Workers at the Fukushima Daiichi plant have been trying to reestablish electricity connections to pumps so as to restart the cooling system for the reactors at the plant. According to news reports, two of the major obstacles have been
a high radiation environment (on the order of 1,000 millisieverts per hour) due to contaminated water on the floor of the turbine buildings, and
a lack of light in the turbine buildings, which has forced the electricians to work in the dark.
The combination of these two factors has made it exceedingly difficult to accomplish the objective and has so far frustrated it. The author recommends an approach to resolving the problems.  


Arjun Makhijani is president of the Institute for Energy and Environmental Research ( He holds a Ph.D. in engineering (specialization: nuclear fusion) from the University of California at Berkeley and has produced many studies and articles on nuclear fuel cycle related issues, including weapons production, testing, and nuclear waste, over the past twenty years.  

  Read more . . . 
 Matthew Penney,  Heroes or Victims? - The "Fukushima Fifty"

The Fukushima plant workers have been widely lionized but who they are, why they work under such desperate conditions, and how they are being treated is less discussed. On the 29th, however, the Tokyo Shimbun published an article that sheds light on some unpleasant realities behind the heroic "Fukushima Fifty" (workers at the plant really number in the hundreds) story.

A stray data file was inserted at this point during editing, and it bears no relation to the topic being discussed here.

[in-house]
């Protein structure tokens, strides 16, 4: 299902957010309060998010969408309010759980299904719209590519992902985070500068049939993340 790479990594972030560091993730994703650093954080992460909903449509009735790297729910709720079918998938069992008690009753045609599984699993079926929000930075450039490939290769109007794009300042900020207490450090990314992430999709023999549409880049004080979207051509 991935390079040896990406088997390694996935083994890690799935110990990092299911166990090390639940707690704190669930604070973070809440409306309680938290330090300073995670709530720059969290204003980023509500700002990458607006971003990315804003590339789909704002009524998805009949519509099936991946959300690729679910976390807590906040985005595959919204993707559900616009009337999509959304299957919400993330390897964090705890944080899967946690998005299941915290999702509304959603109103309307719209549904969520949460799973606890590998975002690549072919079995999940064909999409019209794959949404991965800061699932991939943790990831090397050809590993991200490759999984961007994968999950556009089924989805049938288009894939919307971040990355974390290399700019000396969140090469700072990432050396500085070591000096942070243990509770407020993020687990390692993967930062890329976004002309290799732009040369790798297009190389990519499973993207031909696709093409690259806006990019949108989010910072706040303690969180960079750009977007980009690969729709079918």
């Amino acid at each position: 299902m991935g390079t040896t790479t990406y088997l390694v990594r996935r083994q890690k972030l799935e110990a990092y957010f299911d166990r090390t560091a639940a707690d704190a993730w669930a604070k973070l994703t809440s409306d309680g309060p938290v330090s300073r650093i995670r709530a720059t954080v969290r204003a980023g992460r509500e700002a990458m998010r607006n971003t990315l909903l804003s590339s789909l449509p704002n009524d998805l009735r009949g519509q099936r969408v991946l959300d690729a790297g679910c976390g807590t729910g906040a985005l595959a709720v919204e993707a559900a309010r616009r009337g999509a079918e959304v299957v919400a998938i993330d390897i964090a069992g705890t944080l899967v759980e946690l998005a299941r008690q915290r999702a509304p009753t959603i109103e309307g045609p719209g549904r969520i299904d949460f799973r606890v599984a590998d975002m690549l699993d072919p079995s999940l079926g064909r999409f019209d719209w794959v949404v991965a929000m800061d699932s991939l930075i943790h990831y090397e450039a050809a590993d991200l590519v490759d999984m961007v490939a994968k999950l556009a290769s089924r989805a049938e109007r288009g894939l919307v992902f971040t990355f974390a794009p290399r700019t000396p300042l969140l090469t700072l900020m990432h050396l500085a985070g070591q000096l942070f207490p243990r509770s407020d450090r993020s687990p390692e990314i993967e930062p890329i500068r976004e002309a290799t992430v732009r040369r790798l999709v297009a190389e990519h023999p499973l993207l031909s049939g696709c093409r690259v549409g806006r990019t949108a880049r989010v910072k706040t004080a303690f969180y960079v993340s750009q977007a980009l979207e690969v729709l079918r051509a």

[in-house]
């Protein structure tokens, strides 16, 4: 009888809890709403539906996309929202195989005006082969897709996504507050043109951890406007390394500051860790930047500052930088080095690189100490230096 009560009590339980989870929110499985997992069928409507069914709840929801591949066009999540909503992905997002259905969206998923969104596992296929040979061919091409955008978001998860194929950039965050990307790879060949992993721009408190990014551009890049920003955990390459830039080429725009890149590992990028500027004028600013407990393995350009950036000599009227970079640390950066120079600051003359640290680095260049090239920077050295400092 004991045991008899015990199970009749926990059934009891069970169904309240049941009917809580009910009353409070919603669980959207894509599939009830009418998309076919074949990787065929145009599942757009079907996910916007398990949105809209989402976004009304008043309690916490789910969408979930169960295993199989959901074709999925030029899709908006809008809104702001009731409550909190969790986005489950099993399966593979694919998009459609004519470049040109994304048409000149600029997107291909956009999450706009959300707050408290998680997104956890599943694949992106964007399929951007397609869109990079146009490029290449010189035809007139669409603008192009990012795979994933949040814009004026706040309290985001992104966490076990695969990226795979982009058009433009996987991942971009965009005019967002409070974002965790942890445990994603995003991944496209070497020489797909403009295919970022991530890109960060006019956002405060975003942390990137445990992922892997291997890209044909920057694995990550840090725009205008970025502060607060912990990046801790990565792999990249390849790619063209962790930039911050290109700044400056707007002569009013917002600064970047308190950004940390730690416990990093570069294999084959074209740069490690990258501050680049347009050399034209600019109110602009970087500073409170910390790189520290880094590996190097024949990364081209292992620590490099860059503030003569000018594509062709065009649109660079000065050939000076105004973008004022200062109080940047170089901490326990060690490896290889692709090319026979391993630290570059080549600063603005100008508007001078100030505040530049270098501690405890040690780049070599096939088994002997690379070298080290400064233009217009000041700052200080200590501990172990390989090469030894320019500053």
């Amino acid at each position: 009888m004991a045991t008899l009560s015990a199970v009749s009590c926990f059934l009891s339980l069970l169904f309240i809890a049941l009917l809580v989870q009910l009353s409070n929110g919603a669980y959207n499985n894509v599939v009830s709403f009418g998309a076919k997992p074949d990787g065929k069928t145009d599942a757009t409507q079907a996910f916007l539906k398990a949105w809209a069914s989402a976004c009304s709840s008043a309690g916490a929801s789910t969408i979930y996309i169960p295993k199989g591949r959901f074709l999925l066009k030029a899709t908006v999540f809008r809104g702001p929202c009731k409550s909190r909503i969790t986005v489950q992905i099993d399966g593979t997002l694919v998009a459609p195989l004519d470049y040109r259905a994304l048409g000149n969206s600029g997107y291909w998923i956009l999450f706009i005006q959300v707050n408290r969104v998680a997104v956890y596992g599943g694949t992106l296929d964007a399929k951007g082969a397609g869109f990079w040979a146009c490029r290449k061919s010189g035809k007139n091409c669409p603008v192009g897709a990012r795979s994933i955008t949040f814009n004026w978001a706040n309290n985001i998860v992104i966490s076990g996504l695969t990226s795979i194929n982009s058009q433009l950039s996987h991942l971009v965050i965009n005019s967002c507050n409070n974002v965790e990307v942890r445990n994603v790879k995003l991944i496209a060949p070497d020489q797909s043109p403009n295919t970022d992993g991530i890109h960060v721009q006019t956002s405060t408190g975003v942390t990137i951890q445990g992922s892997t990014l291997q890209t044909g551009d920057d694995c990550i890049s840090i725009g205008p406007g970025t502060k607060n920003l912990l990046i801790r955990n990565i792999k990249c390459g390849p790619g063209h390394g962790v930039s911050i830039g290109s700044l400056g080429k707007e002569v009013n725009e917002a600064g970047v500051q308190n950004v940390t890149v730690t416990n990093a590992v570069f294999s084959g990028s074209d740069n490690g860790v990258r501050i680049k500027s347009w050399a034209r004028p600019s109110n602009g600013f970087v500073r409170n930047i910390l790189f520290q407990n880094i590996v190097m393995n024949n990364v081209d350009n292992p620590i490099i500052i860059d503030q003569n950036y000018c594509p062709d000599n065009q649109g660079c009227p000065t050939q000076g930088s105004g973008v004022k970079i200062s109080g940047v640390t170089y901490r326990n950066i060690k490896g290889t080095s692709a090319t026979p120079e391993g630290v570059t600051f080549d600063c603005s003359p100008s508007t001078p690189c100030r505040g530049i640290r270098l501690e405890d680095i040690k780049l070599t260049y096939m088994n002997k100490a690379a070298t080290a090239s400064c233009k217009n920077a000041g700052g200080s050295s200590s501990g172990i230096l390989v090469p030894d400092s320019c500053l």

Under the title "We'll give you $5000 a day", the article describes how the company is having difficulty finding and keeping volunteers at stricken reactor site. TEPCO is seeking workers from subcontractors and related companies. Workers who have evacuated from Fukushima prefecture are being offered large sums of money to return to labor at the plant. A worker who declined the offer, Fukuda Ryuta, is quoted as saying that he knows of men past their fifties who have been enticed to return by large cash offers. Others testify that they fear losing their jobs if they do not undertake potentially dangerous work at Fukushima Daiichi. TEPCO and related dispatch companies are reported to be deliberately searching for workers over 50 to take on dangerous jobs.

Matthew Penney is an Assistant Professor of History at Concordia University, Montreal. He is a Japan Focus associate who researches contemporary Japanese cultural history.